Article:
October 18th, 2011, 02:38 PM
web service redirect responce, can it be done?
OK, so here is the task at hand. We just signed a client that needs us to create a web service that does an action, that our system normally does on our internal data, on their supplied data, but the responce doesn't go back to them it goes back to a 3rd party. Our CTO said it could be done when they sold the client, but now that I am about to write it I am having trouble figuring out what direction to go with.
I was orignially going to do a simple .asmx service since all we are dooing is getting set data and running an already coded process on it and send it back, but that changed when we heard we are not sending it back to the requester. We are at the inital develpoment stage, although our existing web apps are c# asp.net (4.0) apps, so I want stay within the framework or maybe go to WCF (although I have never used it) if that is a better solution. Our CTO says if we register a certificate the we can open a secure socet and push the data to the 3rd party, but I am really unsure how that works in terms of a web service response.
Here is a quick data flow:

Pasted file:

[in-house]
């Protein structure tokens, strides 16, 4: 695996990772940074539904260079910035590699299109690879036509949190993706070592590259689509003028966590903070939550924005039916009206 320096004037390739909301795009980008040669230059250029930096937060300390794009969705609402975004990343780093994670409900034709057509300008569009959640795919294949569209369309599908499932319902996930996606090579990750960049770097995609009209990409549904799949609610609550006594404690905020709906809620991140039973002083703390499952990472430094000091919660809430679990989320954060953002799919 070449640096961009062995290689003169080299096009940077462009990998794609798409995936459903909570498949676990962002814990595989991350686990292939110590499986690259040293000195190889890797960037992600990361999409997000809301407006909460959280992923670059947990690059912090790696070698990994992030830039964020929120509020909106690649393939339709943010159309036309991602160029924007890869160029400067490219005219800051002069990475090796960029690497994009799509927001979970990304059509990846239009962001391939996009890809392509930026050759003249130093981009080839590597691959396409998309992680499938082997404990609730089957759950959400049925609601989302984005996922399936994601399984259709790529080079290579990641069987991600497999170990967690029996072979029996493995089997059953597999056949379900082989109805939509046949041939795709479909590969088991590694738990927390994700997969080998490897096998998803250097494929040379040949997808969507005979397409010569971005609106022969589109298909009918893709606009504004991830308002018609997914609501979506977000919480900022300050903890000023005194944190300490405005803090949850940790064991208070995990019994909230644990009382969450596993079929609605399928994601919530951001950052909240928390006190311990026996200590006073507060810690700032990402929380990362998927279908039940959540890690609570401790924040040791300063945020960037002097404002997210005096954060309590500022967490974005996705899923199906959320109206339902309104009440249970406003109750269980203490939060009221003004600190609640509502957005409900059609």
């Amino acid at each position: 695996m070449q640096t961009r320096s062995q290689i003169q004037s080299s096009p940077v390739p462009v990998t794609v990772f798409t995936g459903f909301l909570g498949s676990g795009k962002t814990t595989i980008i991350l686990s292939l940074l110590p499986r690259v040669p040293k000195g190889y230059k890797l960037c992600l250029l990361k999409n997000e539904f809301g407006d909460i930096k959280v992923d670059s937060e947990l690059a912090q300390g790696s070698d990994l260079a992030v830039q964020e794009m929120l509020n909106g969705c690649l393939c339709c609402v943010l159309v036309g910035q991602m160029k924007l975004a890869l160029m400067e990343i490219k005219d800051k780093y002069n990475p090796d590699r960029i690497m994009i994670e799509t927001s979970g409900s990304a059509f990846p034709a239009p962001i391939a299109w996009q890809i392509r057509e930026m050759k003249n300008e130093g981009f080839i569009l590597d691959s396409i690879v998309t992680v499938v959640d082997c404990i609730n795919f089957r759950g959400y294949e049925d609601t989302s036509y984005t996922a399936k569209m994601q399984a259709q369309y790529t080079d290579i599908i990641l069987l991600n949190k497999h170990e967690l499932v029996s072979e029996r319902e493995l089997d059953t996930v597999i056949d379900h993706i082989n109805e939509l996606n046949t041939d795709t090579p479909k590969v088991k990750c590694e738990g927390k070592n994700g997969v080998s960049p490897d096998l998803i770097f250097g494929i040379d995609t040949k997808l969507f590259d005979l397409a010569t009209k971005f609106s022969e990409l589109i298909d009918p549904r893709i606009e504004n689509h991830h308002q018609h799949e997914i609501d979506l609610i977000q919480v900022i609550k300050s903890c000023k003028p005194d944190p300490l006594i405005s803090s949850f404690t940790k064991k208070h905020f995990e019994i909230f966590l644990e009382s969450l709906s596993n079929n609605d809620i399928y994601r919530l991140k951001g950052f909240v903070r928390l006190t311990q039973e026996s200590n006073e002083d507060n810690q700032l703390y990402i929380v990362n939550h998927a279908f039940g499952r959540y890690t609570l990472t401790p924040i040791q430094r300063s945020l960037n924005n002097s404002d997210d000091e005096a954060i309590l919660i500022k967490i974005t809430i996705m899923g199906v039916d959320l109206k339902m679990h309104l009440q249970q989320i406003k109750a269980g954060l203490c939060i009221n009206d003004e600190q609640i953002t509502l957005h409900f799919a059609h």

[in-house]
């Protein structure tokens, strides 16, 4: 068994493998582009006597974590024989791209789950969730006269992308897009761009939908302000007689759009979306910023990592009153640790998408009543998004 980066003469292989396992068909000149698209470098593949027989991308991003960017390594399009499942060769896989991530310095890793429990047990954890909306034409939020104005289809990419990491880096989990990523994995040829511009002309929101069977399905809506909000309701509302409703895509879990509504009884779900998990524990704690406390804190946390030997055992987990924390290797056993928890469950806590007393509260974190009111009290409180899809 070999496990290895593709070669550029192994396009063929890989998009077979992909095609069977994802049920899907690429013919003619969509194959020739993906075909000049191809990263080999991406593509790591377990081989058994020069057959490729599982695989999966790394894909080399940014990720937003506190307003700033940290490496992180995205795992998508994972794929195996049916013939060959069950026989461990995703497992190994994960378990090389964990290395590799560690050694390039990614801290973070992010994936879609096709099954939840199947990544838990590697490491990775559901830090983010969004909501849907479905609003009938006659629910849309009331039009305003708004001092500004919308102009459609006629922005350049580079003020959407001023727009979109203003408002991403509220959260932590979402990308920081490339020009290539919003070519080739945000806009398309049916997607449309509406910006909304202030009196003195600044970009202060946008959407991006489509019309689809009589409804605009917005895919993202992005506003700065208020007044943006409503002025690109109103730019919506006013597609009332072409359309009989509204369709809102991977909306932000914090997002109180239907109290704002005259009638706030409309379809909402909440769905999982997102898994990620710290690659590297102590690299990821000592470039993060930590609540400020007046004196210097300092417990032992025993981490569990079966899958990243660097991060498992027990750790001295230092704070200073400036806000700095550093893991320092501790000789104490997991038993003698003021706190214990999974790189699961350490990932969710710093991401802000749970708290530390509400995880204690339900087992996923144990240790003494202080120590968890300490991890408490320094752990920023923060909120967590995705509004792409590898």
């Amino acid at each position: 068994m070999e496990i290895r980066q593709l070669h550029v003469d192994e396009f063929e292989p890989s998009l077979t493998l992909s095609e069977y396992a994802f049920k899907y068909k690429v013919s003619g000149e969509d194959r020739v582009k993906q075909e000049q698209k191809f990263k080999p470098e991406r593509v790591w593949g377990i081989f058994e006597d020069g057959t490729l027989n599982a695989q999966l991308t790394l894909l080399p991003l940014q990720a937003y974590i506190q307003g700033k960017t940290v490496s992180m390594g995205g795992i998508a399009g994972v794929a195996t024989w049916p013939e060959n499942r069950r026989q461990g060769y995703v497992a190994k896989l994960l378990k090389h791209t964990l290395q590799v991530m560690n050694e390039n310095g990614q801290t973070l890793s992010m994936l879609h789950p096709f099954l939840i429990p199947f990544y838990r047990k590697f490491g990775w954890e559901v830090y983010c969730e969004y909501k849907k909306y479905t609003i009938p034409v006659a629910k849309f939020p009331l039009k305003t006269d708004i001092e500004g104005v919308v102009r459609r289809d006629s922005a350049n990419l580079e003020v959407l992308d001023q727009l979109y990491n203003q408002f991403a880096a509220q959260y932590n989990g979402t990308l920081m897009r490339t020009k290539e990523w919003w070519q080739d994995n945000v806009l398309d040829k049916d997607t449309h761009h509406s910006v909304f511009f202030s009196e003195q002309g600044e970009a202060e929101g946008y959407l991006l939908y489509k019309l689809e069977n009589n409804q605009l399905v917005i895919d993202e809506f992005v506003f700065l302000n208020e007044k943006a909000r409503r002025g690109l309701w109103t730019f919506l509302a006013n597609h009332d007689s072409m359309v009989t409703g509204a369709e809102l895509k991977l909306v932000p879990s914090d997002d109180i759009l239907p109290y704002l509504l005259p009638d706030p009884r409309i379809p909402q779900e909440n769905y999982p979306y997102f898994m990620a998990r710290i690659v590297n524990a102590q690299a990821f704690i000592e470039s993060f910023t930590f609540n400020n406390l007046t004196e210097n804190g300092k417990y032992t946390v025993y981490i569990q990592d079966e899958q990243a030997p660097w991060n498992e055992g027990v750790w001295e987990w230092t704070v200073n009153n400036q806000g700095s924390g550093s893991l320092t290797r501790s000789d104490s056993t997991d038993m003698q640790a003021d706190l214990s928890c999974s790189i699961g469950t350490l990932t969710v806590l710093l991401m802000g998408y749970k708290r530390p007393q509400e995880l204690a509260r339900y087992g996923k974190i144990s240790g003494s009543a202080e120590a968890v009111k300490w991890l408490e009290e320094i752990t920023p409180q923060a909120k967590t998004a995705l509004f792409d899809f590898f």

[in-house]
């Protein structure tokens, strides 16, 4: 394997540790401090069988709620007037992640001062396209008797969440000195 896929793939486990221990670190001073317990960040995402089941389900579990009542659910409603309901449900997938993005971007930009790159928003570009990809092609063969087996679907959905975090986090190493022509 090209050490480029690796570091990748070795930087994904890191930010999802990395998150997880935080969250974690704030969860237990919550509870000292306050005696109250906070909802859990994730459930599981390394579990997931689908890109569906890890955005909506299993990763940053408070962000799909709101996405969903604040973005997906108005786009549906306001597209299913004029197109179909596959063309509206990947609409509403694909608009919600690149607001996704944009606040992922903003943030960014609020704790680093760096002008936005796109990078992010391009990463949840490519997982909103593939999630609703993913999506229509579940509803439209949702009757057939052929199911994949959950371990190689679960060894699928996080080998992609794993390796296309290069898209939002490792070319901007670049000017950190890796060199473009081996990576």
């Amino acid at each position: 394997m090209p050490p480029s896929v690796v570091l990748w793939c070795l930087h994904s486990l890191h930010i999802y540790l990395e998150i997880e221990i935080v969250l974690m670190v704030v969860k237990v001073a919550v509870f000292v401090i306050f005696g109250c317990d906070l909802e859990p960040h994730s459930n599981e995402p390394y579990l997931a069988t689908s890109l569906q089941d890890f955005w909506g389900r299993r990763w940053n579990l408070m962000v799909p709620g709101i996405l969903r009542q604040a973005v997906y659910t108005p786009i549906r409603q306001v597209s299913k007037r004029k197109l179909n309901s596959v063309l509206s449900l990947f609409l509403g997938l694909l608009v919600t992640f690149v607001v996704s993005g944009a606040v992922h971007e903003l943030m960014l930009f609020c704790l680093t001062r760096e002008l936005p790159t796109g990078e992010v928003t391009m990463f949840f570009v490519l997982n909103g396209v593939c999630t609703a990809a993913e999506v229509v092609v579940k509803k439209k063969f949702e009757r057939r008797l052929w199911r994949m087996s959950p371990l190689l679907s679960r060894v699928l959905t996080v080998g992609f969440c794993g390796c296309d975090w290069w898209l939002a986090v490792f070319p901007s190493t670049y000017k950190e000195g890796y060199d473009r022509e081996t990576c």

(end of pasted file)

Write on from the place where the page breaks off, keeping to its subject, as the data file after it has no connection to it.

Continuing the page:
[New client] -------- > [our applications new API I am suposed to build] ---------> [Clients Vender 2 who ill do something else with the response data] with no other responces back to the client that initated the request...
I have done a few dozen web services in the past (older .net2.0 .asmx SOAP style, about 3-4 years ago) so when this project came up our CTO chose me to design and implement it since I had done the web services in the past, but it's soo different I am unsure where to start. Our platform is newer then when I last did a web service, there are newer frameworks I could use (but never had before), and I am unsure how to even push the data that is normally returned to the requester to the 3rd party. Thanks for the feedback...
October 18th, 2011, 03:06 PM
Re: web service redirect responce, can it be done?
Might want to run it in the cloud, or Azure Service Bus. You authenticate via a key, and then the service runs. For what a certificate cost, you might save money that way as well.
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